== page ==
CRIME TRACKER: Inside The Drug Molly

KHQ.COM - Molly. It's a popular drug among the club scenes and college campuses. Young people are popping the pills to get high for musical events like concerts and raves. Both Molly and Ecstasy are officially known as MDMA.

It works by releasing large amounts of serotonin in the brain, which influences mood. Serotonin also triggers the release of hormones that play an important role in love, trust and sexual arousal. 

However, the surge in serotonin also depletes the brain of the important chemical, which can lead to confusion and depression in the days and weeks following the high. Molly is in the spotlight right now, but studies show the perception of use is much higher than the number of young people actually using it. 

Health educators say that's dangerous because the perception that "everyone is dong it" can lead more young people to try it. Another major concern involving the drug – which has a chemical make-up only one molecule away from methamphetamine, is users' idea, that molly can be used relatively safely.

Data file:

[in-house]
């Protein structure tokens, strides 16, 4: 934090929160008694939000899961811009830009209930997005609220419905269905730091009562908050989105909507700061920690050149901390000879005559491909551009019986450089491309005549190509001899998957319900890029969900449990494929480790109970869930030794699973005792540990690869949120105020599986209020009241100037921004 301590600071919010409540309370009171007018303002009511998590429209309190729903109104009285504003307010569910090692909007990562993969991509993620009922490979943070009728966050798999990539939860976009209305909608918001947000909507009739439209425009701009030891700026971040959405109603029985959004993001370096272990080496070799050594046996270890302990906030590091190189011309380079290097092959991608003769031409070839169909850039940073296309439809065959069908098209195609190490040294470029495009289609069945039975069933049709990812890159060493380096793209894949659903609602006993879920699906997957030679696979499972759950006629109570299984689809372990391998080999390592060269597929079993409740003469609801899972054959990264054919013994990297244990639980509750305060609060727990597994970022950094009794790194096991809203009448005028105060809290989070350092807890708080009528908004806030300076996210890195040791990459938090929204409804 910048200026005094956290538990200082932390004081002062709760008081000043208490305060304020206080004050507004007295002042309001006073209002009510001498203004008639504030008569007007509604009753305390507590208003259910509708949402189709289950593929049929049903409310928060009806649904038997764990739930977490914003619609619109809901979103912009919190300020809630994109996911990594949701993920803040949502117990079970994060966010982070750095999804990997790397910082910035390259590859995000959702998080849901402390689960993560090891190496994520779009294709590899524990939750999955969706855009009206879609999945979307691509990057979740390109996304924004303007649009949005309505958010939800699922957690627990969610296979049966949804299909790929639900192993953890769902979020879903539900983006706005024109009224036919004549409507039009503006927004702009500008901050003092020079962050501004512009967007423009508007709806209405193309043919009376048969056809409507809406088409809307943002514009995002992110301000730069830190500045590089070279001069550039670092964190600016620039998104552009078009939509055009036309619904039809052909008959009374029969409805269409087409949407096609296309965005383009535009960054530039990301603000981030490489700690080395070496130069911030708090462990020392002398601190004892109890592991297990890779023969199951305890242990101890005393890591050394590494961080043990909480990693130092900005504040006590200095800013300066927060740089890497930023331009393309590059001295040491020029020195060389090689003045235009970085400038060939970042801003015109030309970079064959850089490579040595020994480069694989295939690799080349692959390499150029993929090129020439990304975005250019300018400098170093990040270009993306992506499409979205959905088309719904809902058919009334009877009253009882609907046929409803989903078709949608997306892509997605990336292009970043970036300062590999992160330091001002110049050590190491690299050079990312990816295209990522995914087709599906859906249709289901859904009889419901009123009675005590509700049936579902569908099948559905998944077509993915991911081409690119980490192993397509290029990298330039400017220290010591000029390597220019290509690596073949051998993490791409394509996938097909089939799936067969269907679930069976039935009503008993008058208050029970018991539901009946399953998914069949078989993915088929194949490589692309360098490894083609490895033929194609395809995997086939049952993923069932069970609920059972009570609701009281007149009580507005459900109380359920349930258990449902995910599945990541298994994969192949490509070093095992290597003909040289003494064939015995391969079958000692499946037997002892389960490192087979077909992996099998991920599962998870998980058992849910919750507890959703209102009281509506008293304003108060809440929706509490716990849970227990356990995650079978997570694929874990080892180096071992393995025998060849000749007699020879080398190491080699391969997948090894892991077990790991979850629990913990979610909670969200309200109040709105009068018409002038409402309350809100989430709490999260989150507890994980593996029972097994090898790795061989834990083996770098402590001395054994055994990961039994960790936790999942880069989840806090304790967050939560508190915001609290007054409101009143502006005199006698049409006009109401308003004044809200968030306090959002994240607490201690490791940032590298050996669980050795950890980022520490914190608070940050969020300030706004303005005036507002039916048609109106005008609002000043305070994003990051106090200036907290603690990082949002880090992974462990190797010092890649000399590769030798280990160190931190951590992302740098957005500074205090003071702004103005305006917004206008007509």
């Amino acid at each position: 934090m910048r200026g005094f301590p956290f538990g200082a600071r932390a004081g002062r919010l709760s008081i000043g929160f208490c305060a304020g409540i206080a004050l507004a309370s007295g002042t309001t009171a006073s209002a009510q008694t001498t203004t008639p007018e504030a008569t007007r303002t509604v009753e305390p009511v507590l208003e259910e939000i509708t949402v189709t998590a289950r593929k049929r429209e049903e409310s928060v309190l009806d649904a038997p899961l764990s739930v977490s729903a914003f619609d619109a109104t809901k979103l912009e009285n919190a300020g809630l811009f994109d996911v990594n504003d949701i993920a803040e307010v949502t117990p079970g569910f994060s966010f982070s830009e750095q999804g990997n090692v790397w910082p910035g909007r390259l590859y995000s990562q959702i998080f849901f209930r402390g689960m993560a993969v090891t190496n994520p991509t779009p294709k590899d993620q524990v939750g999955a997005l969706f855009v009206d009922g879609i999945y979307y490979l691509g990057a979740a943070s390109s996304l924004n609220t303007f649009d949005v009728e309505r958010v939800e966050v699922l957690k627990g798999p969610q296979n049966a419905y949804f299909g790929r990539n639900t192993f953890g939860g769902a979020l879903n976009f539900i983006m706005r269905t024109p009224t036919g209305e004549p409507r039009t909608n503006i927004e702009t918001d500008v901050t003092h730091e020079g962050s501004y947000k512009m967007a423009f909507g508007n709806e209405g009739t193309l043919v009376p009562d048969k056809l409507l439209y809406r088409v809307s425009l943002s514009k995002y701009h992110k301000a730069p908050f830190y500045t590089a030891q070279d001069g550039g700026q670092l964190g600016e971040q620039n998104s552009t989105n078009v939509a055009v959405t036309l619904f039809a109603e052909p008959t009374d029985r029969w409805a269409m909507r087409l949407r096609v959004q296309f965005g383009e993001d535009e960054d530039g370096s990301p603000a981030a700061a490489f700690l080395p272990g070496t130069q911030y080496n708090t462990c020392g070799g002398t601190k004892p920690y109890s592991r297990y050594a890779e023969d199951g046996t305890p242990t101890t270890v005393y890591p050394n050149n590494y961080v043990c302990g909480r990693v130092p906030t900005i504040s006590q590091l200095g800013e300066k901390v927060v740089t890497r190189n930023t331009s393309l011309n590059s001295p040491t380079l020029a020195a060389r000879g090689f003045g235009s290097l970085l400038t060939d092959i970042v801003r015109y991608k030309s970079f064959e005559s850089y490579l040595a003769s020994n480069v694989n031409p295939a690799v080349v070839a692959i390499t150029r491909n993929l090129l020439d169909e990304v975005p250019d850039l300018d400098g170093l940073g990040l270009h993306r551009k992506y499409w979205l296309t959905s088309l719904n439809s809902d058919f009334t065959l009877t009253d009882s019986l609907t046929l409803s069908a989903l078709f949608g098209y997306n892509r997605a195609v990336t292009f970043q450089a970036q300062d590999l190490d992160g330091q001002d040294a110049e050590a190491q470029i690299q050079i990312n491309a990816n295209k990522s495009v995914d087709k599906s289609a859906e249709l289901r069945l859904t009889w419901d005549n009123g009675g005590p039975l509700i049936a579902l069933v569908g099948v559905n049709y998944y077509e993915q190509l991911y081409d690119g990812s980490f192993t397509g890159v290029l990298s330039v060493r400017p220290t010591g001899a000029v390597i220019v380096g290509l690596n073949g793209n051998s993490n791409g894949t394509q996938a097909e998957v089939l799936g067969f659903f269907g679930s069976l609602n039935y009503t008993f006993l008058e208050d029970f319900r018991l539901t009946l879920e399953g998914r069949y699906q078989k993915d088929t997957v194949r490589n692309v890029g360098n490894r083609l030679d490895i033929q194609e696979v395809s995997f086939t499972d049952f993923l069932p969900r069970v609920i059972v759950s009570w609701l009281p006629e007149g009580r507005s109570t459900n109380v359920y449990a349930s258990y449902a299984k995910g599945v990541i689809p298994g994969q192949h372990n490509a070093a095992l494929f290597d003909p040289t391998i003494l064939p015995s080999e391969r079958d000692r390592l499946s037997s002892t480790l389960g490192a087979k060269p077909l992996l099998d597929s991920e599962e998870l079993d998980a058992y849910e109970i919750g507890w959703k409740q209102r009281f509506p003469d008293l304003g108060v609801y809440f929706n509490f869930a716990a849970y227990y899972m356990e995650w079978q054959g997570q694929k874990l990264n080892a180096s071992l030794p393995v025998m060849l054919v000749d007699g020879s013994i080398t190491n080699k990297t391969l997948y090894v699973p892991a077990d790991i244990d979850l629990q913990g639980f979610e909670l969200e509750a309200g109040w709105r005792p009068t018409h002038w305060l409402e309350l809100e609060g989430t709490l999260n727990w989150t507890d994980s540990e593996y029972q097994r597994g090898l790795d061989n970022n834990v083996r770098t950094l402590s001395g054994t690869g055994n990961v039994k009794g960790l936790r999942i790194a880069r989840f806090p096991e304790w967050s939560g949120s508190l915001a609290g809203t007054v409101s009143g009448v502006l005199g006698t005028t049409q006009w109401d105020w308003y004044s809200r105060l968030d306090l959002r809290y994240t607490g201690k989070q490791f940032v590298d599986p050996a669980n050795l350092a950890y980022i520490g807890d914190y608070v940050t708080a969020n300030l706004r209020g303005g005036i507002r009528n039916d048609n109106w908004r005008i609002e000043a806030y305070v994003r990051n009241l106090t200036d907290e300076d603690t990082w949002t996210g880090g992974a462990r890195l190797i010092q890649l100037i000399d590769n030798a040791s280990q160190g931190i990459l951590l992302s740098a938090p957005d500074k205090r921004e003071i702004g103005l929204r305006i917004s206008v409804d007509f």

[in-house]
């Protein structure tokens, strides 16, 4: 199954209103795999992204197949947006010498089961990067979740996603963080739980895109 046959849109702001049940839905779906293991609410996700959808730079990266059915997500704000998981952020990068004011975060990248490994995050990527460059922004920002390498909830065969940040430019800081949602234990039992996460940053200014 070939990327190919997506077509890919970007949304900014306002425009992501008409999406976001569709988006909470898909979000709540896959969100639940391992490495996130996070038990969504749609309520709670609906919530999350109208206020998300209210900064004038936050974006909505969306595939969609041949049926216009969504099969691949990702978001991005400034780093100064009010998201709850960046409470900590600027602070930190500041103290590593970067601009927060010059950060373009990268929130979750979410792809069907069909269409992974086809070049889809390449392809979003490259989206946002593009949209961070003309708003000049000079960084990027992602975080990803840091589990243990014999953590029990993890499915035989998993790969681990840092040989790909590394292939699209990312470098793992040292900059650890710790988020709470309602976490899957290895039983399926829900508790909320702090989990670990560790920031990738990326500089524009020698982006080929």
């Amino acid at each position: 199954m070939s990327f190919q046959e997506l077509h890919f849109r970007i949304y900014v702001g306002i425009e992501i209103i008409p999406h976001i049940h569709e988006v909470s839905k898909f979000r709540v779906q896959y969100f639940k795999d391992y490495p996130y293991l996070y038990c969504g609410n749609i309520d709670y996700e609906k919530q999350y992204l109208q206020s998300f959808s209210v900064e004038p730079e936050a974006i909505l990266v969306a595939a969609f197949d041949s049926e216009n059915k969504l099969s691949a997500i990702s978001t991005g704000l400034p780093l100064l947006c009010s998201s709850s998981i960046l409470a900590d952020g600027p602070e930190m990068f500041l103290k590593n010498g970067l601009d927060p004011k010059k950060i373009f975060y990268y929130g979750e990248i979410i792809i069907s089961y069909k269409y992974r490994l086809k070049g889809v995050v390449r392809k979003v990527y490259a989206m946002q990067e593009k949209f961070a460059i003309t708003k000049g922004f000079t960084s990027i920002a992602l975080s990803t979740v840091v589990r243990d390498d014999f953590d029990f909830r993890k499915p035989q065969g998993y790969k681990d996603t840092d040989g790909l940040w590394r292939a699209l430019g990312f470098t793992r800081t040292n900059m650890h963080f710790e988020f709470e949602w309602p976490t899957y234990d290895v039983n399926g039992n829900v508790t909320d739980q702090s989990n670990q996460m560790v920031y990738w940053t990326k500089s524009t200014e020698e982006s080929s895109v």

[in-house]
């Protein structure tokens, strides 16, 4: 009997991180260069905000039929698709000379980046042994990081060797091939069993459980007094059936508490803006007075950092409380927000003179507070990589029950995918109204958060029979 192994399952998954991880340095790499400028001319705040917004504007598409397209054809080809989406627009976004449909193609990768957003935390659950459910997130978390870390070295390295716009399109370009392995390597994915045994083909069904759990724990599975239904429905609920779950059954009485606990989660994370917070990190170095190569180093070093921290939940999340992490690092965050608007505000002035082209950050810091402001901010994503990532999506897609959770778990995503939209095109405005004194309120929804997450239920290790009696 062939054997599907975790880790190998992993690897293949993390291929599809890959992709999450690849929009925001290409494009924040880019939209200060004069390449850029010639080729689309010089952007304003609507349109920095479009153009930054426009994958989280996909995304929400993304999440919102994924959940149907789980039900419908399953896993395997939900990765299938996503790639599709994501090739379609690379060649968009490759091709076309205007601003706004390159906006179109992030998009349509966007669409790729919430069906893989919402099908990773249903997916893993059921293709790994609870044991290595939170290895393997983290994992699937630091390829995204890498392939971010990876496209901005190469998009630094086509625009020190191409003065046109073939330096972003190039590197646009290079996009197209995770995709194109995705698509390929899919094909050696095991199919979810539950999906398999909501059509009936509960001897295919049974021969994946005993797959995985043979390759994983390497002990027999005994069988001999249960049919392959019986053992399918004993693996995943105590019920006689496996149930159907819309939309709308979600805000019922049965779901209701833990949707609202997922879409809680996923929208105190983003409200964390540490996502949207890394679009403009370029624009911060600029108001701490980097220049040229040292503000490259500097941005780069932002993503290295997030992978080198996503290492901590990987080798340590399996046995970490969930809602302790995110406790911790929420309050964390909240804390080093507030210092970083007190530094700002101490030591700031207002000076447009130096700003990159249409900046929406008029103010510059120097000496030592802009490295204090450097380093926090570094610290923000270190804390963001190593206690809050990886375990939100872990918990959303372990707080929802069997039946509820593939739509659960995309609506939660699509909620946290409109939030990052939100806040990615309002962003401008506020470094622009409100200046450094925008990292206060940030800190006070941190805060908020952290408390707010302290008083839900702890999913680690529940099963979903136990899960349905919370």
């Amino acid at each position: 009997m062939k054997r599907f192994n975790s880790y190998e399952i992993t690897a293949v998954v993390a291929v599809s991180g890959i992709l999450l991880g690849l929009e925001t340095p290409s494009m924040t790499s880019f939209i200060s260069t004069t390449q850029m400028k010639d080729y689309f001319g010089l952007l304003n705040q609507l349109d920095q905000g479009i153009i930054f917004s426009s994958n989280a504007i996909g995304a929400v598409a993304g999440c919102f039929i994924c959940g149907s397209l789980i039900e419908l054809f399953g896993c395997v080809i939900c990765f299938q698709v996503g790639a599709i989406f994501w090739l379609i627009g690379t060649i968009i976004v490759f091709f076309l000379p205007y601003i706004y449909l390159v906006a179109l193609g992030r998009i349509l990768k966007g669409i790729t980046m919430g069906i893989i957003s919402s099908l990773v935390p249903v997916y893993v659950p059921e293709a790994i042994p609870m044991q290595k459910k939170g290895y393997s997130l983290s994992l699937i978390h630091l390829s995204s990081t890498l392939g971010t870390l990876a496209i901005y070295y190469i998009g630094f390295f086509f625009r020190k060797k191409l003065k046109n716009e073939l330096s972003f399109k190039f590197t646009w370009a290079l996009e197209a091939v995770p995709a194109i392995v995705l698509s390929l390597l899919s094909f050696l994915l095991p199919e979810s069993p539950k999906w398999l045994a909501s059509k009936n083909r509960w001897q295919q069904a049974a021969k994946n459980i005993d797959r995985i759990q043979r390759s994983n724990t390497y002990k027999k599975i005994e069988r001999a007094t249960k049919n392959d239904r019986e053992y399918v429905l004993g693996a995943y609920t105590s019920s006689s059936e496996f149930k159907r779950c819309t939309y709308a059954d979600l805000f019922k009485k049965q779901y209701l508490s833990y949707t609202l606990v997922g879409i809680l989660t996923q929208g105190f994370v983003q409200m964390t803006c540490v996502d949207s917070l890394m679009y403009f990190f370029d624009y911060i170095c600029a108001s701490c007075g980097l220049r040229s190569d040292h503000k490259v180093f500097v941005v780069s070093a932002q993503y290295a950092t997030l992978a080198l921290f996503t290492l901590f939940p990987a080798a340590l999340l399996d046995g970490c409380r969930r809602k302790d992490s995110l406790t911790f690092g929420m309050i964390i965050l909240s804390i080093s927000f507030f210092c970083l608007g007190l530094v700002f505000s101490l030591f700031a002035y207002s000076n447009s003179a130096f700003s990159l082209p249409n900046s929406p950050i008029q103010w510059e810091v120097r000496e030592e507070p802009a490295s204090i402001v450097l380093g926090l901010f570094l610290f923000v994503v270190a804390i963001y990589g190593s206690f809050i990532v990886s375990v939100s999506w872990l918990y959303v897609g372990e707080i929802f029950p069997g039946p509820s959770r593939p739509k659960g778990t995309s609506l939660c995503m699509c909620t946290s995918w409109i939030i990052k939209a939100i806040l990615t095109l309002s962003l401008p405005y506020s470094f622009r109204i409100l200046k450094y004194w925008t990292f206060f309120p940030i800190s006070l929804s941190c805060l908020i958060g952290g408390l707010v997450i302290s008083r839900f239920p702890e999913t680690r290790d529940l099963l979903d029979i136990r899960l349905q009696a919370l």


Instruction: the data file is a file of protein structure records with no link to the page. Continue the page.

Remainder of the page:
Two young users, in their early 20s, allowed the KHQ Crime Trackers into a Pullman apartment to talk about their experience getting high on Molly. They describe the high as a feeling of euphoria, but also recognize the drug is dangerous. They warn the tolerance for the drug rises quickly and that it's almost impossible to get high on Molly everyday without significantly increasing the intake.  Still, they say if users drink a lot of water, eat before hand and don't drink alcohol while they use, the risk is much lower.            

However, the Quad City Drug Task Force says there's no risk worth taking when it comes to Molly. Supervisor Brad Hudson and his drug task force cover 3 counties in Southeast Washington and 2 in Idaho. He warns the drug is dangerous and that it can often be cut with other drugs making it even more harmful. 

His team made its first Molly arrest in Pullman in 2010 and those arrests have doubled every year since then.

For more information on the number of young people using Molly and perceived use at Washington State University, click here:

To learn more about the drug and its effects, click here:


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